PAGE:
The Gospel – its own apologetic

From the beginning Christianity has been a proclamation, not a thesis supported by various logical arguments. The apostles called for commitment to Christ by preaching the gospel of sin, righteousness and judgment (Jn. 16:8-11). When that emphasis has been diluted or abandoned, as it has to a very large extent today, the glory of the Lord has departed, the power of the church has been weakened, and belief in God has faded away.

Gerald Bray in The Doctrine of God

I would add something, but I think this speaks for itself.

7 thoughts on “The Gospel – its own apologetic

  1. Have you read Bray’s book – “Biblical Interpretation, Past and Present”? I found it very accessible, and I required my OTI students to read the sections on the OT. He is a good writer who shies away from the professorese.

    1. I know of it, but have not read it. It is on my short list of future reading. Bray seems to have an unusual talent of communicating very technical material in an accessible manner. I’m using the book this blog post references as a text for an undergrad Systematic Theology course.

  2. Indeed. Rom. 1:18-21 has me questioning the place of any positive apologetic at all! I think that we’re called to some kind of negative apologetic by 2 Cor. 10:5. But, the case for a positive apologetic from 1 Pet. 3:15 seems strained: I think it calls us to assert Christian theology as the explanation for our hope… that’s all.

    1. Actually, Bray’s comments above seem to preclude any “means” of communicating the gospel other than proclamation. So, in addition to argument this would leave out any sort of pandering to popular culture’s norms. We don’t need no bongo to share our love for Jesus! It remains to be seen whether jumping up and down for Jesus will be a better form of proclamation than simple verbal presentation and the singing of theologically competent songs.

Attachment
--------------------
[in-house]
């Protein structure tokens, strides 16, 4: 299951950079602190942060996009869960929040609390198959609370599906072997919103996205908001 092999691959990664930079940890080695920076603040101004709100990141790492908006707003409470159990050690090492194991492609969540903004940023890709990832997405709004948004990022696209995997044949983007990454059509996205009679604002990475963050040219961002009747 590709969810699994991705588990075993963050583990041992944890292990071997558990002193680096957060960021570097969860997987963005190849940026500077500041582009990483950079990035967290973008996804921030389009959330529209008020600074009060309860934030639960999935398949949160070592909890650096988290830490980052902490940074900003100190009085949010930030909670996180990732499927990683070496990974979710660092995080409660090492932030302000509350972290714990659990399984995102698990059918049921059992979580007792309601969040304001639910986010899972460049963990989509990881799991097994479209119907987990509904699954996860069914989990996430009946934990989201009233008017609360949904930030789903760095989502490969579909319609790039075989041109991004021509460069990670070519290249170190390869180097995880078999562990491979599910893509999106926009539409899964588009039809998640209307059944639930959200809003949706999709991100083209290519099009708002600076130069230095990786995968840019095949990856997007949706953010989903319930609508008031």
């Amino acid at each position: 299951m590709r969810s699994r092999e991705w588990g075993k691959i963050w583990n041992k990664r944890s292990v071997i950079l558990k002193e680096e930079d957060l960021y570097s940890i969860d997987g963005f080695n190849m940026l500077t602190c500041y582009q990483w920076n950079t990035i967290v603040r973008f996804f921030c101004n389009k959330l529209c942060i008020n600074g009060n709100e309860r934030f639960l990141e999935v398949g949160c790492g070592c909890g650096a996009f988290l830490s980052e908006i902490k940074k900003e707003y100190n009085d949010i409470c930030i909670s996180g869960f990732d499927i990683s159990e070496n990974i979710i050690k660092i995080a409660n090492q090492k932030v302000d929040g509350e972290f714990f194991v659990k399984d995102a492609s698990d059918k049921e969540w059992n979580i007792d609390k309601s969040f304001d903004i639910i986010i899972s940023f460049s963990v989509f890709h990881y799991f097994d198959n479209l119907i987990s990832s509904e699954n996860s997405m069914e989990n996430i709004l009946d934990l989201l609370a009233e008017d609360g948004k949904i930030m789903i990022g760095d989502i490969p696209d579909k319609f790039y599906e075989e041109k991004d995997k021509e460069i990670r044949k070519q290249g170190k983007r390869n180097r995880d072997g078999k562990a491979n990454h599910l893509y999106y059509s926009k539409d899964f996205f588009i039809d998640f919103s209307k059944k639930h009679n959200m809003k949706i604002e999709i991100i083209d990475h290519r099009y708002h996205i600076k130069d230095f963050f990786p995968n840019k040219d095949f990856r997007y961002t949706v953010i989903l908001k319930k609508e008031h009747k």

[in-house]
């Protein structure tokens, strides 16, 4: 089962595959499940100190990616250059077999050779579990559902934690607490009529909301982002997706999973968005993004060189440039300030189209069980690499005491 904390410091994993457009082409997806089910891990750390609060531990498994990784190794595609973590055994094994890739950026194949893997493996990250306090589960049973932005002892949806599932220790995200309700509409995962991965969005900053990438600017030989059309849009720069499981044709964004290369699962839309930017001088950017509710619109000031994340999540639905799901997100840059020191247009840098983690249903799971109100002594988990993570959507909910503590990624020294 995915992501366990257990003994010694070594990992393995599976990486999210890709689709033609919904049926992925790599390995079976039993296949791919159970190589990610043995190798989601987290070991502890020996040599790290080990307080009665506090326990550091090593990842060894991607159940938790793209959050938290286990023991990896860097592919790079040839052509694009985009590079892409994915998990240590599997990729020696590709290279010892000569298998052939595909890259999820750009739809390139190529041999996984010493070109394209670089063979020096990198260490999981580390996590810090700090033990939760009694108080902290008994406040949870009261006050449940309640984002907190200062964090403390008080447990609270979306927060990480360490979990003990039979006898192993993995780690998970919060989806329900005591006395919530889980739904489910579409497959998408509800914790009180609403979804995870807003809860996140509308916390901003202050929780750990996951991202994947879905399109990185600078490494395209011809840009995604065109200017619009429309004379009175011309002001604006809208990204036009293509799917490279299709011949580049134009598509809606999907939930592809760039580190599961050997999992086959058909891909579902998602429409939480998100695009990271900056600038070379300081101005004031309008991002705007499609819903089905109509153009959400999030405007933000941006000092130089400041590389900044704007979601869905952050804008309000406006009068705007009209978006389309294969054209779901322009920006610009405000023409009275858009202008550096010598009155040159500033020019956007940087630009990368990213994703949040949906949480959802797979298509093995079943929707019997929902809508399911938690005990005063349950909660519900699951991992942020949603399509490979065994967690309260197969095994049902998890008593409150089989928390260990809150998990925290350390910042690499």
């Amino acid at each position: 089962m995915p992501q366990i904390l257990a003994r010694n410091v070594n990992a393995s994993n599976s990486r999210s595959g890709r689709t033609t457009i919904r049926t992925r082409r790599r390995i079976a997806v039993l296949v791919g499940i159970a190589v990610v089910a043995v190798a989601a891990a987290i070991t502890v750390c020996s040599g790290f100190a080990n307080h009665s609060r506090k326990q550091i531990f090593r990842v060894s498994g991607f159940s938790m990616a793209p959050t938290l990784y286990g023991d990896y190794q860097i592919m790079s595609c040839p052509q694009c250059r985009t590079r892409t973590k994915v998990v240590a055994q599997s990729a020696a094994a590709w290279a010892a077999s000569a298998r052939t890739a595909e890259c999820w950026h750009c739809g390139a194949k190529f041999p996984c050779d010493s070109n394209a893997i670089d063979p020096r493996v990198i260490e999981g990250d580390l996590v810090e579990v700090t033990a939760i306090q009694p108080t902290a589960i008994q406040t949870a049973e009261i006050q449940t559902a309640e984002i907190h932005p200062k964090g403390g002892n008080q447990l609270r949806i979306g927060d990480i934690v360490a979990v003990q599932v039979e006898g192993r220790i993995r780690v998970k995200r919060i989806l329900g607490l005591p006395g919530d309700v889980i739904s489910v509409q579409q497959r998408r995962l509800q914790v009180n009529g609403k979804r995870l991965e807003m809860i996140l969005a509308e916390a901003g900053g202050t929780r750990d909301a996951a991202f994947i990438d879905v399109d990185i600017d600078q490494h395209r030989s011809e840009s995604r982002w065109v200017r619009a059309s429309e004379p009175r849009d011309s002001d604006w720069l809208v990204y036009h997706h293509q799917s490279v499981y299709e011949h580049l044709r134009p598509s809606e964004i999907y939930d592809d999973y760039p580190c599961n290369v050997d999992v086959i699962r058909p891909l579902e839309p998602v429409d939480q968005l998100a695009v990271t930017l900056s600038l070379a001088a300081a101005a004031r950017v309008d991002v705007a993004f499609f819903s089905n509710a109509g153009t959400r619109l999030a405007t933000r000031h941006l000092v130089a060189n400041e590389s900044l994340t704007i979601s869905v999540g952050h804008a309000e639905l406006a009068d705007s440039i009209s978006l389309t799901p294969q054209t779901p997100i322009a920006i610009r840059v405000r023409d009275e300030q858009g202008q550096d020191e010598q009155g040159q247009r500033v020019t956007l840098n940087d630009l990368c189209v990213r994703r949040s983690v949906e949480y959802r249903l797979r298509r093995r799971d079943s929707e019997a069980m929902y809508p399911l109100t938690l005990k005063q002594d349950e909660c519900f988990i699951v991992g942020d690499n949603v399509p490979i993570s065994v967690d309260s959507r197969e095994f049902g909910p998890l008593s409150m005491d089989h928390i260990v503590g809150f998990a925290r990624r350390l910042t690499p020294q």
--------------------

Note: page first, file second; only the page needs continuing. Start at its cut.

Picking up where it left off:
3. But Paul himself in Acts 17 used a brief apologetic to reason with the Greeks, who did not have an understanding of the true God, sin, the Word of God, and the need for a Messiah. Preaching the gospel to the Jews was a much simpler proposition – they knew the Word, they knew the history laid down by the one true God, they knew that a Messiah was coming – they just missed Him when He came. The Greeks, however, knew none of this, so Paul had to take them back to the beginning, the Creator God, and give an albeit brief apologetic.

  4. Granted, the definition of apologia can be pretty broad. If you examine Acts 17, however, you find little of the so-called classical apologetics — no first cause, prime mover, or teleological arguments. Instead, you find an assertion of a particular narrative of reality. Although, I am not so naive as to deny that even the so-called classical apologetics assumes a narrative. Paul appeals to the philosophers’ own sources of authority, but he really refrains from arguing for the faith after the manner that Aquinas developed following Aristotle.

    The gospel lives by clear proclamation not by clever argumentation.

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